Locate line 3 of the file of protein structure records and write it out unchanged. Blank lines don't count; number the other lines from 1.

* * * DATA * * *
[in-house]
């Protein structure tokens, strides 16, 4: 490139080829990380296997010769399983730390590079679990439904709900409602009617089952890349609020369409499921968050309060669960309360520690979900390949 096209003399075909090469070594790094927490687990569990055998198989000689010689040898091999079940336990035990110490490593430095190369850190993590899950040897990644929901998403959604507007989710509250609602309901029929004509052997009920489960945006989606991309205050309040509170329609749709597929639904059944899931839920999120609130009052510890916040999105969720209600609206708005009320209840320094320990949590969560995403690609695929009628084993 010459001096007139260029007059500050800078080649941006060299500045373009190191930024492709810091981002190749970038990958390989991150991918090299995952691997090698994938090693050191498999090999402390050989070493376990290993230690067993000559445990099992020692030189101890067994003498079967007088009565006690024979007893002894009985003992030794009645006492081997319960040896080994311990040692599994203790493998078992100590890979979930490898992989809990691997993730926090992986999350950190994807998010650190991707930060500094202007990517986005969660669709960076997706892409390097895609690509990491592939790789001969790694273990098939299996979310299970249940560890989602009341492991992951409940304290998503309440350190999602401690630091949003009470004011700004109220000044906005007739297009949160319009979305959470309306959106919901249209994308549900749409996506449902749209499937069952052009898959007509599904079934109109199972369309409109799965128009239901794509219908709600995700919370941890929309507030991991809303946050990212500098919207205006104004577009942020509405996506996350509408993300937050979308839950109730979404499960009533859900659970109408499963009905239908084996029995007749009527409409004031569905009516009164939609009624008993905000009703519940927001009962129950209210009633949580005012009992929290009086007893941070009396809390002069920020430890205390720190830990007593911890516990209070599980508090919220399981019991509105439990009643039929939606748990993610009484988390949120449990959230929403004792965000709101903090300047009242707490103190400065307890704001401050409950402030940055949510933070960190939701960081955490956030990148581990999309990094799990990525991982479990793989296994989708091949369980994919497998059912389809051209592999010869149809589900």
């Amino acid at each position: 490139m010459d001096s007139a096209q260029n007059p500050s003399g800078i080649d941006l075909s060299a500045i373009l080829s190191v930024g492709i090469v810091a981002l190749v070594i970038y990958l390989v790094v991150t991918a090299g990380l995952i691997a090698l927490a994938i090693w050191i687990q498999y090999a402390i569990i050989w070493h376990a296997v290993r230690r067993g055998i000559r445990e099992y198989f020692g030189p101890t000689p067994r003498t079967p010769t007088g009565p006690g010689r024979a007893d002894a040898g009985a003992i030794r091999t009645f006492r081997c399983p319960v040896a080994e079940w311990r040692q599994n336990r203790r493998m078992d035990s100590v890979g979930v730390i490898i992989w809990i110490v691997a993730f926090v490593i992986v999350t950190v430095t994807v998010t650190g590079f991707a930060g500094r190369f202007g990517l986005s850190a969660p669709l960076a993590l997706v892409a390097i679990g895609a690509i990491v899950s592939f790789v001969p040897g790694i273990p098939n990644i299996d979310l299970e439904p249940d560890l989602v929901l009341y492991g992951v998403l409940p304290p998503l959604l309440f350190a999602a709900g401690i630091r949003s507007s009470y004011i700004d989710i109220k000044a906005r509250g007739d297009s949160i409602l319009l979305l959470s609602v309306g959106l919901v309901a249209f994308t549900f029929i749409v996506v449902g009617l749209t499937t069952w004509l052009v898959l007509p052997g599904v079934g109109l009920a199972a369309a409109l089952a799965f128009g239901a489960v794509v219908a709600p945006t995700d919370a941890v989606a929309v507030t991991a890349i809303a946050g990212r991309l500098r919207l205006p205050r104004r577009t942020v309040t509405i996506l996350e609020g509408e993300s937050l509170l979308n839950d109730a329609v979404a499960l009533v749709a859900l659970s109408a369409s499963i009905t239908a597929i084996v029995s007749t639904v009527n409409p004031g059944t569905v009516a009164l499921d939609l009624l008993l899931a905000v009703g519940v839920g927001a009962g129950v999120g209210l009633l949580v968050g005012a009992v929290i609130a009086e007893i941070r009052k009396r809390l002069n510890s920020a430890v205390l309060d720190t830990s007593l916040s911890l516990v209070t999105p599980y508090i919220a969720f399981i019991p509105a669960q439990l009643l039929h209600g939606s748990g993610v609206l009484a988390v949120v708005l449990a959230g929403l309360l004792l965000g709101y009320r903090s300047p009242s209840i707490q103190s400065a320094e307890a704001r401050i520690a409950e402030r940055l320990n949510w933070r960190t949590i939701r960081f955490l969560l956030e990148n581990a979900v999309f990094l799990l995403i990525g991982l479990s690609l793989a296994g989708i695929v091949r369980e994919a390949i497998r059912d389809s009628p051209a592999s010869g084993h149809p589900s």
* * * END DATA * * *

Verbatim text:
């Amino acid at each position: 490139m010459d001096s007139a096209q260029n007059p500050s003399g800078i080649d941006l075909s060299a500045i373009l080829s190191v930024g492709i090469v810091a981002l190749v070594i970038y990958l390989v790094v991150t991918a090299g990380l995952i691997a090698l927490a994938i090693w050191i687990q498999y090999a402390i569990i050989w070493h376990a296997v290993r230690r067993g055998i000559r445990e099992y198989f020692g030189p101890t000689p067994r003498t079967p010769t007088g009565p006690g010689r024979a007893d002894a040898g009985a003992i030794r091999t009645f006492r081997c399983p319960v040896a080994e079940w311990r040692q599994n336990r203790r493998m078992d035990s100590v890979g979930v730390i490898i992989w809990i110490v691997a993730f926090v490593i992986v999350t950190v430095t994807v998010t650190g590079f991707a930060g500094r190369f202007g990517l986005s850190a969660p669709l960076a993590l997706v892409a390097i679990g895609a690509i990491v899950s592939f790789v001969p040897g790694i273990p098939n990644i299996d979310l299970e439904p249940d560890l989602v929901l009341y492991g992951v998403l409940p304290p998503l959604l309440f350190a999602a709900g401690i630091r949003s507007s009470y004011i700004d989710i109220k000044a906005r509250g007739d297009s949160i409602l319009l979305l959470s609602v309306g959106l919901v309901a249209f994308t549900f029929i749409v996506v449902g009617l749209t499937t069952w004509l052009v898959l007509p052997g599904v079934g109109l009920a199972a369309a409109l089952a799965f128009g239901a489960v794509v219908a709600p945006t995700d919370a941890v989606a929309v507030t991991a890349i809303a946050g990212r991309l500098r919207l205006p205050r104004r577009t942020v309040t509405i996506l996350e609020g509408e993300s937050l509170l979308n839950d109730a329609v979404a499960l009533v749709a859900l659970s109408a369409s499963i009905t239908a597929i084996v029995s007749t639904v009527n409409p004031g059944t569905v009516a009164l499921d939609l009624l008993l899931a905000v009703g519940v839920g927001a009962g129950v999120g209210l009633l949580v968050g005012a009992v929290i609130a009086e007893i941070r009052k009396r809390l002069n510890s920020a430890v205390l309060d720190t830990s007593l916040s911890l516990v209070t999105p599980y508090i919220a969720f399981i019991p509105a669960q439990l009643l039929h209600g939606s748990g993610v609206l009484a988390v949120v708005l449990a959230g929403l309360l004792l965000g709101y009320r903090s300047p009242s209840i707490q103190s400065a320094e307890a704001r401050i520690a409950e402030r940055l320990n949510w933070r960190t949590i939701r960081f955490l969560l956030e990148n581990a979900v999309f990094l799990l995403i990525g991982l479990s690609l793989a296994g989708i695929v091949r369980e994919a390949i497998r059912d389809s009628p051209a592999s010869g084993h149809p589900s």